● PEX systems are easier to drain because they can be installed in such a way that each line is not dependent on the incoming water source
|● Heavy and require more fittings and connections which require more labor to install|
● Require you to use torches for soldering and sealing the fittings
● They are rigid, so you need to cut them and install elbow fittings for corners
● The plumber may need to remove drywall to make connections
Note that though PEX pipes are easier to install and require fewer fittings, you will need the right materials for the installation. Tubomart supplies different PEX fittings to make your piping system installation easier. Our PEX fittings include the following:
- Pex Compression Fittings
- Pex Press Fittings
- Pex Crimp Fittings
- Pex Sliding Fittings(Spanish Style & Russia Style)
- Pex Push Fittings
#5 Environmental Impact
|● Polyethylene has good insulation properties and is not a conductor. This means that PEX piping systems need less energy compared to copper systems when it comes to achieving a specific water temperature|
● They emit less toxic gases compared to copper pipes in the manufacturing process
● Sourcing PEX materials does not need the extraction of natural resources
● The manufacturing process requires less energy so it does not have a considerable impact on our environment
● Though they cannot be reused, you can repurpose them into fillers, traffic barriers, playground equipment, and more
|● Copper wastes approximately 32% more water and uses around 15% more energy than PEX|
● Copper materials are conductors, so the hot water traveling through the pipes will lose heat once it reaches the spout
● Copper pipe manufacturing contributes to global warming and uses a lot of energy
● Miners need to extract copper ore to make copper pipes which endangers our natural resources
● Copper mining produces a lot of processing wastes
● They are recyclable and can be remelted to make new piping
SUMMARY: Pros & Cons of PEX and Copper
To better help you decide which piping material is best for you, below is a summary of the pros and cons of PEX and copper pipes based on our comparisons:
|Pros||● More environmentally-friendly|
● Cheaper to buy and easy to install
● Fewer fittings
● Lightweight and flexible
● Can reduce your energy consumption
● Faster water flow
● They do not require soldering so they are safer for the health
● Ideal for DIY-ers because they can be installed from scratch
● Quieter flow; eliminates water hammer
● Ideal for tight or small areas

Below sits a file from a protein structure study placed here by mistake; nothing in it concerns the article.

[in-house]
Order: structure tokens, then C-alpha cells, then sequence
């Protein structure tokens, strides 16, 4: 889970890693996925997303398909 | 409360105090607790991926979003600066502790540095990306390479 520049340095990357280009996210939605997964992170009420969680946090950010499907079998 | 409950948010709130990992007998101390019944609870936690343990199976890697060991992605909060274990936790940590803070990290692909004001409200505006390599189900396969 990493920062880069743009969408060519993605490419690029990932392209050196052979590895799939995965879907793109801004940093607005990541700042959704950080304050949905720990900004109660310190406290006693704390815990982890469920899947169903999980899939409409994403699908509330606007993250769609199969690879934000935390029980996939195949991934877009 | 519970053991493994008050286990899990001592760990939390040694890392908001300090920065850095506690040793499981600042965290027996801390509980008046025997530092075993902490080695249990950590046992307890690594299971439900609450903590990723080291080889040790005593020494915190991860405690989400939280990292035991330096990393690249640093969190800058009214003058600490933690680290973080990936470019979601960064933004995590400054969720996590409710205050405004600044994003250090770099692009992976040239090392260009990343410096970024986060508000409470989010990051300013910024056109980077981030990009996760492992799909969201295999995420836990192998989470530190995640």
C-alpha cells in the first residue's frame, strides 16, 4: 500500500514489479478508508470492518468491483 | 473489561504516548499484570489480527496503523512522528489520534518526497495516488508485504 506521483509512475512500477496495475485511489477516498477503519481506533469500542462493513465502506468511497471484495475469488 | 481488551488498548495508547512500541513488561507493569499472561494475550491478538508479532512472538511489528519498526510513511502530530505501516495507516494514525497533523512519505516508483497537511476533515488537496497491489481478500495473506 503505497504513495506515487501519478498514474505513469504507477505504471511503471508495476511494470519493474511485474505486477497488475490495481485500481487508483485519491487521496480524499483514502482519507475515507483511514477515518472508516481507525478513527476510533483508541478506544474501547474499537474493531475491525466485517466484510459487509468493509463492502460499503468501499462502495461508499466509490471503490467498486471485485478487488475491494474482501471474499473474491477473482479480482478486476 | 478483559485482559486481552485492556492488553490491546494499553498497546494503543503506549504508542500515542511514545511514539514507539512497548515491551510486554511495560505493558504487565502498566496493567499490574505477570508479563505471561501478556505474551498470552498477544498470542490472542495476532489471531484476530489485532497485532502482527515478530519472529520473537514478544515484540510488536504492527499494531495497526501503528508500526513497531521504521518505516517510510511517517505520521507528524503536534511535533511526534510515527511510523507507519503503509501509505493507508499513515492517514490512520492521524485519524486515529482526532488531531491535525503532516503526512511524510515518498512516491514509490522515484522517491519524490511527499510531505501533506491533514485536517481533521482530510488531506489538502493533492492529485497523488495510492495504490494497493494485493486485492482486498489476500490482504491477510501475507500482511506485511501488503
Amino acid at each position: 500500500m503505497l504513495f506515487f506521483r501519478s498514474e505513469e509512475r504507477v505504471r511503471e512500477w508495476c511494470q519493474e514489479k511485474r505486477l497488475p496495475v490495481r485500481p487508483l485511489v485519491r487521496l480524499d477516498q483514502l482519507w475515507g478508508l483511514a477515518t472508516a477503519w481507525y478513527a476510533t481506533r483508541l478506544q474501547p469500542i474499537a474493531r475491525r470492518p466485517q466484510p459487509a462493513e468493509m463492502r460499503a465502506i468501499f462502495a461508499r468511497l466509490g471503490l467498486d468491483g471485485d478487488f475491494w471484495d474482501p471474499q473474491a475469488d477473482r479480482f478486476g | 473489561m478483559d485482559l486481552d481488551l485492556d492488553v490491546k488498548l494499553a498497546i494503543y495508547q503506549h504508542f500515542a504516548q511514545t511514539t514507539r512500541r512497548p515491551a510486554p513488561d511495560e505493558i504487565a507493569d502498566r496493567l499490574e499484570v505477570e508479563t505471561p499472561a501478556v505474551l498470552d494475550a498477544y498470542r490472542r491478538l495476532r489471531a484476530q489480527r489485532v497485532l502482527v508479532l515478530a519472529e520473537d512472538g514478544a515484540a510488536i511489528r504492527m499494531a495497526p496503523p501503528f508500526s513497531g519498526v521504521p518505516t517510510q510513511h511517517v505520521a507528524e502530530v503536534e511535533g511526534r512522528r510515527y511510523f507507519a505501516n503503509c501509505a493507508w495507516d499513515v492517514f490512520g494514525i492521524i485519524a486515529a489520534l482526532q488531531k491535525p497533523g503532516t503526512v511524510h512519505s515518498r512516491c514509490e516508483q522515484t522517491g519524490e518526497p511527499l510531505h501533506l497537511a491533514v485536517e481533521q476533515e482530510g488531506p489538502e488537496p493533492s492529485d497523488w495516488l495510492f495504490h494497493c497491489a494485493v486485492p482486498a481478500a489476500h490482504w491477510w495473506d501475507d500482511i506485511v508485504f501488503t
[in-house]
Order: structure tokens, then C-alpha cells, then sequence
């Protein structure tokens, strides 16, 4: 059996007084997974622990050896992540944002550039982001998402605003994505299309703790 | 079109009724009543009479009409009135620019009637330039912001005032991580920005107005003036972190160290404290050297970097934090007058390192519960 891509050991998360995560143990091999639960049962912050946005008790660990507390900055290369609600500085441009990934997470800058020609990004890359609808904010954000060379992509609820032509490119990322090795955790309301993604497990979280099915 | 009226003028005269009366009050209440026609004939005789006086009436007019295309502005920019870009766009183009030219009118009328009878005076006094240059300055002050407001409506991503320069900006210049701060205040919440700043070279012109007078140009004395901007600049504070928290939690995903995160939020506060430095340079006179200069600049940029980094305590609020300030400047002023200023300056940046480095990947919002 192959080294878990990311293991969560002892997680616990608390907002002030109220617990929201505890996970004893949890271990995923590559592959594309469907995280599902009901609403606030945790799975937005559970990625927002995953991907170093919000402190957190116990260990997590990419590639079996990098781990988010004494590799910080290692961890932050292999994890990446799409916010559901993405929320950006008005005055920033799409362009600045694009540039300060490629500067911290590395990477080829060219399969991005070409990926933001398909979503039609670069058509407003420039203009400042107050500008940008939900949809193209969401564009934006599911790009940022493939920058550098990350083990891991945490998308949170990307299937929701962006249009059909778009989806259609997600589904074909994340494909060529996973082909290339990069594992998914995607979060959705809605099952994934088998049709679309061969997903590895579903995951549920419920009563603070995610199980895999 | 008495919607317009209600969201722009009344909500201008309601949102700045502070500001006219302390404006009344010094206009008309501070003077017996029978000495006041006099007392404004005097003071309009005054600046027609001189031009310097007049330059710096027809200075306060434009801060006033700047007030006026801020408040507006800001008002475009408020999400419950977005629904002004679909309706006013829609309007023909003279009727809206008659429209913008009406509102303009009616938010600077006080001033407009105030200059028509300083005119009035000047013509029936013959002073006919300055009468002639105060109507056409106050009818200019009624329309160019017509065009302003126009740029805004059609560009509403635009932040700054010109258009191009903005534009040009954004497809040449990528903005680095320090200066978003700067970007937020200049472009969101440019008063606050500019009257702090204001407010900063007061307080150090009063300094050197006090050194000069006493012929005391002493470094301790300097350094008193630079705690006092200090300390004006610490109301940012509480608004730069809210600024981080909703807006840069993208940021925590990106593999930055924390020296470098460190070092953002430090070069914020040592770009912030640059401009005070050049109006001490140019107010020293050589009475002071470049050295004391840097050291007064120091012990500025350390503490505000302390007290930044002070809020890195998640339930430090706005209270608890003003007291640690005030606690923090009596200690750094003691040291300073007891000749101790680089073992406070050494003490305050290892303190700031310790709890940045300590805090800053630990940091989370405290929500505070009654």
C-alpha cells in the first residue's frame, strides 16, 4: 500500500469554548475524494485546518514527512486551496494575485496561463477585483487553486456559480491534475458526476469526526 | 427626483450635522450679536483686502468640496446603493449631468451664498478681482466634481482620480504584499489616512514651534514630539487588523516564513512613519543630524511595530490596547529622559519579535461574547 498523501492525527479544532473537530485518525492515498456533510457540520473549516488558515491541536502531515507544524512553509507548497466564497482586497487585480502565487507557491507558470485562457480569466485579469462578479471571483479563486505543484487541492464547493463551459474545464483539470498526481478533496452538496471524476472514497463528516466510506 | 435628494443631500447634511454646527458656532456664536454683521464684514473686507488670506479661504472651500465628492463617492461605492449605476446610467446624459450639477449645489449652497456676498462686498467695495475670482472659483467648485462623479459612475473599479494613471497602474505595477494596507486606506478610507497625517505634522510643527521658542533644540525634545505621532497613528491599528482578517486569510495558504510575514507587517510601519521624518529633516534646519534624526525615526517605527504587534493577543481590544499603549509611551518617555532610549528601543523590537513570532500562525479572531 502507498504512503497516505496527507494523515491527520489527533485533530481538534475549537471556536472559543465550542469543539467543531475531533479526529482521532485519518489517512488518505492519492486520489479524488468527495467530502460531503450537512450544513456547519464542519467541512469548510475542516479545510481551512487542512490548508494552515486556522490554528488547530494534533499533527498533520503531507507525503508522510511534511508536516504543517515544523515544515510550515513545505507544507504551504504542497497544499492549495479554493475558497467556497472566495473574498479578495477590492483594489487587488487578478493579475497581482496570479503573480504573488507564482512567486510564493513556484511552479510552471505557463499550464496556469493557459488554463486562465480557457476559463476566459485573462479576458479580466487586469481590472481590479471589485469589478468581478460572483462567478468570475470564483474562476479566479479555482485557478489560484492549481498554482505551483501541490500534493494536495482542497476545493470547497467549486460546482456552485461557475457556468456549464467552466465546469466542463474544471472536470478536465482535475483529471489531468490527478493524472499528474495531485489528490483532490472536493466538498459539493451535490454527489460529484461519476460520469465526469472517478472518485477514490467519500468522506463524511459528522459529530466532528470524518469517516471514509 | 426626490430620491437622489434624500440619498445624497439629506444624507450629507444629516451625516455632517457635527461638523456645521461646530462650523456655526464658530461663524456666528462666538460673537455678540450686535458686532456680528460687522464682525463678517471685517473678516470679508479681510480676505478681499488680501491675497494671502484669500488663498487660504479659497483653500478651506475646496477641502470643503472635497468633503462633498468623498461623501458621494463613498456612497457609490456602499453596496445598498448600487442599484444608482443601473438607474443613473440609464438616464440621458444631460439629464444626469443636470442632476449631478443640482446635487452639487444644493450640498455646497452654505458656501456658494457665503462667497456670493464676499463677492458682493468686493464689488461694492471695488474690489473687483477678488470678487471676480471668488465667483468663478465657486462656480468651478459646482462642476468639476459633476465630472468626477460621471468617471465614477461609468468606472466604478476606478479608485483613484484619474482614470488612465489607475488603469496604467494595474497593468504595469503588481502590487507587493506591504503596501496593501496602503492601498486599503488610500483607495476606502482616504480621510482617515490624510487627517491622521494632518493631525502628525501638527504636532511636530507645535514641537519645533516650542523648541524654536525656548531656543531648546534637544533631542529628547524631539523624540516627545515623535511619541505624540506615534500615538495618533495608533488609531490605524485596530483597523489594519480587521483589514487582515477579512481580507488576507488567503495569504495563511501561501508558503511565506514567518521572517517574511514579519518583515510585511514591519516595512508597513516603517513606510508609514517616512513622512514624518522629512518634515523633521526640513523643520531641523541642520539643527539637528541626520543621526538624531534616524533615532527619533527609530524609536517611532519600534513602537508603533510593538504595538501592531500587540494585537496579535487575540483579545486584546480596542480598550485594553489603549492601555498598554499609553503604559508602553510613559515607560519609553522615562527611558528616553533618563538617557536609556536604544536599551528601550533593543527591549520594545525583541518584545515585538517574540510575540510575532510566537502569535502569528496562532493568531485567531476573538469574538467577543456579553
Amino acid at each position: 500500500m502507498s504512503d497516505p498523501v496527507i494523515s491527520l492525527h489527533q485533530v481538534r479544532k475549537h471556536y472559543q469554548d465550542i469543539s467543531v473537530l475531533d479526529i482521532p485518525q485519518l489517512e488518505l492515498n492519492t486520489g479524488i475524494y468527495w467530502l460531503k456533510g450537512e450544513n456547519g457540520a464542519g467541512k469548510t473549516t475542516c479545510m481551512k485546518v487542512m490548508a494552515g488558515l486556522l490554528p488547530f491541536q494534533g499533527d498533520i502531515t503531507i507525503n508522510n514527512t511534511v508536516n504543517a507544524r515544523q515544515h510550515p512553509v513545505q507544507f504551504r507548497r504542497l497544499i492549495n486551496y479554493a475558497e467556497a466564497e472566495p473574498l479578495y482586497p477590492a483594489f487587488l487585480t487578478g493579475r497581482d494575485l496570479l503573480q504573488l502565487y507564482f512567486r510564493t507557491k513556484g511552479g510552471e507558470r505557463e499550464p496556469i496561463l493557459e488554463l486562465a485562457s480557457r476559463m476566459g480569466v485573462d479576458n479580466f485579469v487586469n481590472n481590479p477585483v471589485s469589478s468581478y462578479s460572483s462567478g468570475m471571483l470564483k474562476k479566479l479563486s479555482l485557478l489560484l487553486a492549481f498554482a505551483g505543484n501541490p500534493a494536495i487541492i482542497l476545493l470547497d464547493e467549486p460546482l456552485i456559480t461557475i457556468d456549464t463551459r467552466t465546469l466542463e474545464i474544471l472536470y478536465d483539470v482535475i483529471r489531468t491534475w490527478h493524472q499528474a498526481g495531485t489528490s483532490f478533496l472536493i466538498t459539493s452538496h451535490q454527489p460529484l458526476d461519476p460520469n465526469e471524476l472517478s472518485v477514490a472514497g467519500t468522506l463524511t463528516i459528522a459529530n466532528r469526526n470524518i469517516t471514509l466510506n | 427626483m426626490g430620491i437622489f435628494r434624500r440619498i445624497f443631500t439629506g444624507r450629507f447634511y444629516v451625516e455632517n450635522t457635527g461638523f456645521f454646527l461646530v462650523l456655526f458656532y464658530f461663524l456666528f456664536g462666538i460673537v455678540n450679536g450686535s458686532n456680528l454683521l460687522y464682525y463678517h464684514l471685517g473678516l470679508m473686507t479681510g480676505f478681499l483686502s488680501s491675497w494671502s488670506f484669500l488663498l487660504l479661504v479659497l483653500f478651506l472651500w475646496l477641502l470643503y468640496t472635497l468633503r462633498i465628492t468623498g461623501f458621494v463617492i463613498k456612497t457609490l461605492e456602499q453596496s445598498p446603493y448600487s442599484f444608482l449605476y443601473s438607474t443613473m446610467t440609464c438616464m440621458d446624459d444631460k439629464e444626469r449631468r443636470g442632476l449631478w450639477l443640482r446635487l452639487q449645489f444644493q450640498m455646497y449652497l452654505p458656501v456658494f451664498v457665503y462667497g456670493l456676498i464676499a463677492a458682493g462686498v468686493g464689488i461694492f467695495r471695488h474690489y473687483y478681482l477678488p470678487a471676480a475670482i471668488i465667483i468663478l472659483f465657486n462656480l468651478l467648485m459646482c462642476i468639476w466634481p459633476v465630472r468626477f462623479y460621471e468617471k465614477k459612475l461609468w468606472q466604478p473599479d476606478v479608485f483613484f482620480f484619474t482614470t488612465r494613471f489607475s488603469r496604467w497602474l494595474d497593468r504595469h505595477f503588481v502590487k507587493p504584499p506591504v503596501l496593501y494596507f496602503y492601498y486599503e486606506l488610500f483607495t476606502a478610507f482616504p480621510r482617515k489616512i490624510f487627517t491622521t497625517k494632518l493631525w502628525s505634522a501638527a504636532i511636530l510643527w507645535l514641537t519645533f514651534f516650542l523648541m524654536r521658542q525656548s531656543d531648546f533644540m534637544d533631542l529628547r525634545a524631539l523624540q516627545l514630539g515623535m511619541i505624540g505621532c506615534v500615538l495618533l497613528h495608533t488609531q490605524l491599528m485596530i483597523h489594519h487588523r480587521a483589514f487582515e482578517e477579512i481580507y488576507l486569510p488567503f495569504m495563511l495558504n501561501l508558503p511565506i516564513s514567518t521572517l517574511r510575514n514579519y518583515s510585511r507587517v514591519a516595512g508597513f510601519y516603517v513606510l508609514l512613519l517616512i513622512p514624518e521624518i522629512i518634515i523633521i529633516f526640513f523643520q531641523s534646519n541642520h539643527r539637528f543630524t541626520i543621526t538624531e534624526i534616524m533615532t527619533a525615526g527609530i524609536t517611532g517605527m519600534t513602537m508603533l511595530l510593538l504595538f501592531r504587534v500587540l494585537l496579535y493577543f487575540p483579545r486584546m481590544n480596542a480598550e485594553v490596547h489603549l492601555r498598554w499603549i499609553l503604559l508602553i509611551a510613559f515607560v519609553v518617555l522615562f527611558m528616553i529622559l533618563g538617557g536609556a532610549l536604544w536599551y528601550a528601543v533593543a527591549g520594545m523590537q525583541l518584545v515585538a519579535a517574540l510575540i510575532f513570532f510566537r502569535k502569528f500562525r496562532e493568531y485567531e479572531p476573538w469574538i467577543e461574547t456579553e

● Fewer chances of leaking due to fewer fittings
● Can withstand extreme temperatures
● Do not need replacements
● Can retract and expand, so they do not burst at freezing temperatures
● You can instal them in existing piping systems
|● Corrosion-resistant in most conditions|
● Extremely durable
● Can prevent the growth of bacteria
● Ideal for outdoor applications
● susceptible to rodent damage
● Not recyclable
● Not for outdoor applications, unless the pipe has a special insulation
|● Expensive to buy and install|
● Difficult to install because they are rigid
● They react to different metals and are prone to corrosion
● Not ideal for extreme temperatures
● Can burst when the water inside freezes
● Not environmentally-friendly
What Did Professional Plumbers Say About PEX vs Copper?
Below are some of the statements from professional plumbers in the industry:
- Mark Weilhammer (Weilhammer Plumbing owner): Most people choose PEX materials because they are far cheaper compared to copper. Also, Weilhammer prefers copper over PEX because you do not know what will happen to PEX pipes after 30 years. On the other hand, the reliability of copper materials has already been proven over the past decades. They can last for up to 60 years given that the plumber soldered them correctly.
- Rick Marquette (Master Plumber): He likes copper pipes better because they are easier to install. You need the right tools for installing PEX pipes and having the complete tools is important when on a work site.
- Robert Taylor (Kenworthy Plumbing general manager): Prefers PEX over copper because PEX pipes are not prone to corrosion and can expand 8 times their sizes before they freeze. On the other hand, copper pipes are prone to leaks and react to different metals which causes electrolysis and creates small holes in the pipe.
It is clear that PEX materials are better options when it comes to more sustainable plumbing and piping systems. They are cheaper, safer and easier to install, more durable, and more environmentally friendly.
However, the catch here is that the lifespan of PEX materials can only be maximized when they are used under the right conditions. The biggest advantage of copper pipes is their time-tested durability. But all in all, PEX piping systems beat copper pipes based on our comparisons. In fact, PEX piping is already becoming the industry standard in plumbing systems.